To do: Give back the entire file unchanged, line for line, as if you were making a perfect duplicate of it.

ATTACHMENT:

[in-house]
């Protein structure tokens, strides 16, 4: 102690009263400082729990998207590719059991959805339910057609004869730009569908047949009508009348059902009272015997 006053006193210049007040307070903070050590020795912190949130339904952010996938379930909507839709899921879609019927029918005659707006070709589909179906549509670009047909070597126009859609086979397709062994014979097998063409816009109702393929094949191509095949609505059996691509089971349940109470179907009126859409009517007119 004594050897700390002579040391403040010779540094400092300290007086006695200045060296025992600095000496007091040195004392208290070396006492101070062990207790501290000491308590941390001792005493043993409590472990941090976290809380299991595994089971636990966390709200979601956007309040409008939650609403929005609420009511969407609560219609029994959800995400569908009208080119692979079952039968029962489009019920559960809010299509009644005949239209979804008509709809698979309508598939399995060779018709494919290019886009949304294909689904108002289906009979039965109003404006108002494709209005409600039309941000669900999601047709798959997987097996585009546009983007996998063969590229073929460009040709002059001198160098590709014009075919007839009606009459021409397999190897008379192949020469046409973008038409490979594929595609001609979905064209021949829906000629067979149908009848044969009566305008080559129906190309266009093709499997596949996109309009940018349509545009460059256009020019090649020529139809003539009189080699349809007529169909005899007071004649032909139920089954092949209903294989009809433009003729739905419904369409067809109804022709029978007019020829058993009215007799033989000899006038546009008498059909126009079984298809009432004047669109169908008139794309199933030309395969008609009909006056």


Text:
[in-house]
């Protein structure tokens, strides 16, 4: 102690009263400082729990998207590719059991959805339910057609004869730009569908047949009508009348059902009272015997 006053006193210049007040307070903070050590020795912190949130339904952010996938379930909507839709899921879609019927029918005659707006070709589909179906549509670009047909070597126009859609086979397709062994014979097998063409816009109702393929094949191509095949609505059996691509089971349940109470179907009126859409009517007119 004594050897700390002579040391403040010779540094400092300290007086006695200045060296025992600095000496007091040195004392208290070396006492101070062990207790501290000491308590941390001792005493043993409590472990941090976290809380299991595994089971636990966390709200979601956007309040409008939650609403929005609420009511969407609560219609029994959800995400569908009208080119692979079952039968029962489009019920559960809010299509009644005949239209979804008509709809698979309508598939399995060779018709494919290019886009949304294909689904108002289906009979039965109003404006108002494709209005409600039309941000669900999601047709798959997987097996585009546009983007996998063969590229073929460009040709002059001198160098590709014009075919007839009606009459021409397999190897008379192949020469046409973008038409490979594929595609001609979905064209021949829906000629067979149908009848044969009566305008080559129906190309266009093709499997596949996109309009940018349509545009460059256009020019090649020529139809003539009189080699349809007529169909005899007071004649032909139920089954092949209903294989009809433009003729739905419904369409067809109804022709029978007019020829058993009215007799033989000899006038546009008498059909126009079984298809009432004047669109169908008139794309199933030309395969008609009909006056």